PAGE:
Get Your Bead Oncomments (3) July 1st, 2011
During a busy, busy photo session for the summer issue of SewStylish, we all stopped to notice a great dress brought by our issue stylist. She does a fantastic job of providing accessories to go with the RTW and sewn garments in the issue. The white dress with a bib of bright beads, shown on page 59 in "Two Summer Totes," is by Ronni Nicole.
Would you like to add some beaded glitz to a garment? Don’t think twice about it. Beading is one of the easiest and most eye-catching ways to upgrade a garment—whether it’s handmade or store bought. Here’s what you need to know to bead a ready-made garment.
A simple running stitch is all that's required to add a line - or many lines - of beads to a garment. Simply move the needle and thread in and out of the fabric, pick up a bead and then repeat. Here's what you'll need:
- Sharps or regular beading needles
- Polyester, cotton, or silk thread that matches your fabric
- Beeswax (to strenthen and stiffen the thread)
- Embroidery hoop (optional)
- Fabric marker
Know how to hold it
When beading, the fabric must be stretched and held taut. For previously constructed garments, this requires a little ingenuity since they’re difficult to hoop. Holding the fabric taut with your hands may be the only option, especially in tight places such as sleeve edges or when the garment cannot be laid out any flatter.
There are two basic methods for securing beads using needle and thread. One is to stitch down each bead individually. This is best when beads are scattered across the garment. If the thread must cross an inch or more on the underside to get from one beading spot to another, take a tiny stitch between—ideally, camouflaged next to another bead—to prevent long floats of thread.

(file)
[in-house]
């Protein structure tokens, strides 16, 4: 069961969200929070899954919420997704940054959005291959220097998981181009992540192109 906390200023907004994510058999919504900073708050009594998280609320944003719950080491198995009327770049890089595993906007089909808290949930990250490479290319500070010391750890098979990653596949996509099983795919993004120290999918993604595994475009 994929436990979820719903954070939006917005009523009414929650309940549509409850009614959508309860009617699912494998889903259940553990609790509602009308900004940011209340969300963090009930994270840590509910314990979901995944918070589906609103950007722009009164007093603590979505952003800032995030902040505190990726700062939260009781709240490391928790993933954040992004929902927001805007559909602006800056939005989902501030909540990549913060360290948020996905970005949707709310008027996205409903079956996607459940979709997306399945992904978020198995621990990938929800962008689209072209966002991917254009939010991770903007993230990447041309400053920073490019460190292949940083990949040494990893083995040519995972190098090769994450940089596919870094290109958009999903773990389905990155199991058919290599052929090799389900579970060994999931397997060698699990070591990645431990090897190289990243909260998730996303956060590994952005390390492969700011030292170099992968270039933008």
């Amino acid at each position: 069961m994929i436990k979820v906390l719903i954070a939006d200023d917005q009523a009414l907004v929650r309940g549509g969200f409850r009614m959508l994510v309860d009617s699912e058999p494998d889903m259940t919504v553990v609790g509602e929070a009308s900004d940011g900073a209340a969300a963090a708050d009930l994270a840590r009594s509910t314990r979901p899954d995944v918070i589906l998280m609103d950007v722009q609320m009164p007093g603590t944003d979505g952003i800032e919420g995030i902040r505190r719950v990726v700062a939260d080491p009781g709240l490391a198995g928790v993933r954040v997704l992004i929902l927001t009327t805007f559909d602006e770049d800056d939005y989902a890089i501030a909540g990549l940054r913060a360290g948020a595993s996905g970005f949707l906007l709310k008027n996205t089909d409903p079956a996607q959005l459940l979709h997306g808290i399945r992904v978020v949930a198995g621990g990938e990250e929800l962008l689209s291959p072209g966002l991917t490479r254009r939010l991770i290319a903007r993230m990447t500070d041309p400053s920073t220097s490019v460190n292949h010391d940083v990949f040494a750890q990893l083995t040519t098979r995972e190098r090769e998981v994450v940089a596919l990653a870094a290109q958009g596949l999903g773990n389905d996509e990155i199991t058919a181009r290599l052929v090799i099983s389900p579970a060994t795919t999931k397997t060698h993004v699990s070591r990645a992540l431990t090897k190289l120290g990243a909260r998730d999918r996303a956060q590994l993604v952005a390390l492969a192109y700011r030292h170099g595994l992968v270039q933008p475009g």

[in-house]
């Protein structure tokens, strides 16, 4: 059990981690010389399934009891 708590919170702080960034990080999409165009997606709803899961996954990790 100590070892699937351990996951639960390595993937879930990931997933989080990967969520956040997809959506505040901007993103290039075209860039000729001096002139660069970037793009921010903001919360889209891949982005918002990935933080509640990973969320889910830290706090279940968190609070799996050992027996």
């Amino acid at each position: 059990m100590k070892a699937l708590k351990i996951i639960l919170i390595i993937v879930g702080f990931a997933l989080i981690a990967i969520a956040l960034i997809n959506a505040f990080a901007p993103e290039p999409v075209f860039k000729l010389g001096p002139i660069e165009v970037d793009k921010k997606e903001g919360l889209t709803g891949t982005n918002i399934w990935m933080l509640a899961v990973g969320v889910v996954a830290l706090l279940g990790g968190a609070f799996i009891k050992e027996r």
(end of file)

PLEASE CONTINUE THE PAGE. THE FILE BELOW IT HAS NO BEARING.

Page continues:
The beaded bib shown here uses a running stitch to apply a line of beads. It's a fast method, but only suitable when you want a line of beading. To create a bib look, like that shown here, it's best to plan and mark the beading lines. Notice how the example neckline widens or dips at the bottom - to achieve a similar look, you want to make sure the beads are spaced in parallel lines. Whether or not they spread apart is up to you, but you'll want to mark placement lines so that your beads don't meander.
Keep design in mind
The weight of the beads affects the drape of the fabric and, over time, the stability of the weave. Beading must be applied so its weight is balanced on the garment. This doesn’t mean counting the beads or beading only in symmetrical patterns; it means that a concentration of beads in one area should be counterbalanced. If you bead one sleeve, bead the other, too; if you bead the front of a blouse, add beads to the back as well.
Choose the right fabrics
You can bead on just about any fabric, as long as you prepare it. Cotton, linen, and silks work easily, but for chiffon or other lightweight fabrics, add an underlining to the beaded areas, and stitch through both layers; a second layer of the same fabric often works well. Don’t work on a knit or any stretchy fabric until you’re experienced with more stable fabrics and have a good sense of tension control.
Typically, it’s best to match your thread color to the background fabric, but in certain instances—such as when you apply transparent beads—you should use the thread color that gives you the best overall affect. Use a single strand of thread waxed with beeswax. Wax strengthens the thread and prevents fraying and tangling.
Care for your garment
Garments made of washable fabric can be hand washed if the beads are colorfast. To check the colorfastness of beads, shake a few in a small jar of warm water, drain, and let dry; then compare them to their unrinsed mates. Beads that are not colorfast will be noticeably paler than those that weren’t rinsed.
Most beaded garments can be cleaned by a good dry cleaner, but be careful. If a beaded garment needs ironing, either steam it without actually touching the fabric or the beads, press on the wrong side on a terry-cloth towel, or use a thick, pressing cloth. Glass beads can get hot enough to harm certain fabrics and threads.